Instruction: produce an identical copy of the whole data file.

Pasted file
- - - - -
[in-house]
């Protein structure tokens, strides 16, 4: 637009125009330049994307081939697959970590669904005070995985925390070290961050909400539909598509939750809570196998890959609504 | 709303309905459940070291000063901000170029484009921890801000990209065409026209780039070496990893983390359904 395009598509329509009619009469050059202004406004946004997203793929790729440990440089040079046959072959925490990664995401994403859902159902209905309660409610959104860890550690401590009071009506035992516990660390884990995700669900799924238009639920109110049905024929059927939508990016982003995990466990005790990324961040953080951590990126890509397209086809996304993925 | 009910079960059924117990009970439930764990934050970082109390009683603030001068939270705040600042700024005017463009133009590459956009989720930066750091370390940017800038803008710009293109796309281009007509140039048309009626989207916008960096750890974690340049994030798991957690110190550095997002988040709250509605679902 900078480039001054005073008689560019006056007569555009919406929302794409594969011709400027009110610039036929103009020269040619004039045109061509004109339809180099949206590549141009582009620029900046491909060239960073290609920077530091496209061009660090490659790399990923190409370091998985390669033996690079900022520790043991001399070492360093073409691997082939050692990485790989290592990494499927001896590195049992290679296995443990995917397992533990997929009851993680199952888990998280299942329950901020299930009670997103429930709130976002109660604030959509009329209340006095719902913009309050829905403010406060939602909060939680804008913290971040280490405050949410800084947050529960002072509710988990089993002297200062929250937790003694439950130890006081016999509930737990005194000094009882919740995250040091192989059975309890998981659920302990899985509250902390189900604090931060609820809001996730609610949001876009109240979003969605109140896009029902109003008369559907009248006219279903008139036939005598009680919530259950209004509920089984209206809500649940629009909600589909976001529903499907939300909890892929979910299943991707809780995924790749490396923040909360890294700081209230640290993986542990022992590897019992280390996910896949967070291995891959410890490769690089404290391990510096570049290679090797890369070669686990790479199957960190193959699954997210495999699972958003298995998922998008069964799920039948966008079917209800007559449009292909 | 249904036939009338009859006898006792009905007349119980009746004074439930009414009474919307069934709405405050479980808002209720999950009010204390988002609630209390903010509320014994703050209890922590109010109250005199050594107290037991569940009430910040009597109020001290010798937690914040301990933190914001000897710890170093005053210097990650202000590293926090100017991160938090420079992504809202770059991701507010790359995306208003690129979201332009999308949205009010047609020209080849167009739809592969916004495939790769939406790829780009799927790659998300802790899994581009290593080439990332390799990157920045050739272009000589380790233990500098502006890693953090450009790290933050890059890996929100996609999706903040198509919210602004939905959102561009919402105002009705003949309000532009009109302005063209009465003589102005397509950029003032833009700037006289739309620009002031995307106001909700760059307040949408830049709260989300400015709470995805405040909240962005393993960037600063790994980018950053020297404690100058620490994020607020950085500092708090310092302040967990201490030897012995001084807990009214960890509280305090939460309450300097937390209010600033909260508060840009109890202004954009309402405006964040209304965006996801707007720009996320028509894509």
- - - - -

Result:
[in-house]
């Protein structure tokens, strides 16, 4: 637009125009330049994307081939697959970590669904005070995985925390070290961050909400539909598509939750809570196998890959609504 | 709303309905459940070291000063901000170029484009921890801000990209065409026209780039070496990893983390359904 395009598509329509009619009469050059202004406004946004997203793929790729440990440089040079046959072959925490990664995401994403859902159902209905309660409610959104860890550690401590009071009506035992516990660390884990995700669900799924238009639920109110049905024929059927939508990016982003995990466990005790990324961040953080951590990126890509397209086809996304993925 | 009910079960059924117990009970439930764990934050970082109390009683603030001068939270705040600042700024005017463009133009590459956009989720930066750091370390940017800038803008710009293109796309281009007509140039048309009626989207916008960096750890974690340049994030798991957690110190550095997002988040709250509605679902 900078480039001054005073008689560019006056007569555009919406929302794409594969011709400027009110610039036929103009020269040619004039045109061509004109339809180099949206590549141009582009620029900046491909060239960073290609920077530091496209061009660090490659790399990923190409370091998985390669033996690079900022520790043991001399070492360093073409691997082939050692990485790989290592990494499927001896590195049992290679296995443990995917397992533990997929009851993680199952888990998280299942329950901020299930009670997103429930709130976002109660604030959509009329209340006095719902913009309050829905403010406060939602909060939680804008913290971040280490405050949410800084947050529960002072509710988990089993002297200062929250937790003694439950130890006081016999509930737990005194000094009882919740995250040091192989059975309890998981659920302990899985509250902390189900604090931060609820809001996730609610949001876009109240979003969605109140896009029902109003008369559907009248006219279903008139036939005598009680919530259950209004509920089984209206809500649940629009909600589909976001529903499907939300909890892929979910299943991707809780995924790749490396923040909360890294700081209230640290993986542990022992590897019992280390996910896949967070291995891959410890490769690089404290391990510096570049290679090797890369070669686990790479199957960190193959699954997210495999699972958003298995998922998008069964799920039948966008079917209800007559449009292909 | 249904036939009338009859006898006792009905007349119980009746004074439930009414009474919307069934709405405050479980808002209720999950009010204390988002609630209390903010509320014994703050209890922590109010109250005199050594107290037991569940009430910040009597109020001290010798937690914040301990933190914001000897710890170093005053210097990650202000590293926090100017991160938090420079992504809202770059991701507010790359995306208003690129979201332009999308949205009010047609020209080849167009739809592969916004495939790769939406790829780009799927790659998300802790899994581009290593080439990332390799990157920045050739272009000589380790233990500098502006890693953090450009790290933050890059890996929100996609999706903040198509919210602004939905959102561009919402105002009705003949309000532009009109302005063209009465003589102005397509950029003032833009700037006289739309620009002031995307106001909700760059307040949408830049709260989300400015709470995805405040909240962005393993960037600063790994980018950053020297404690100058620490994020607020950085500092708090310092302040967990201490030897012995001084807990009214960890509280305090939460309450300097937390209010600033909260508060840009109890202004954009309402405006964040209304965006996801707007720009996320028509894509």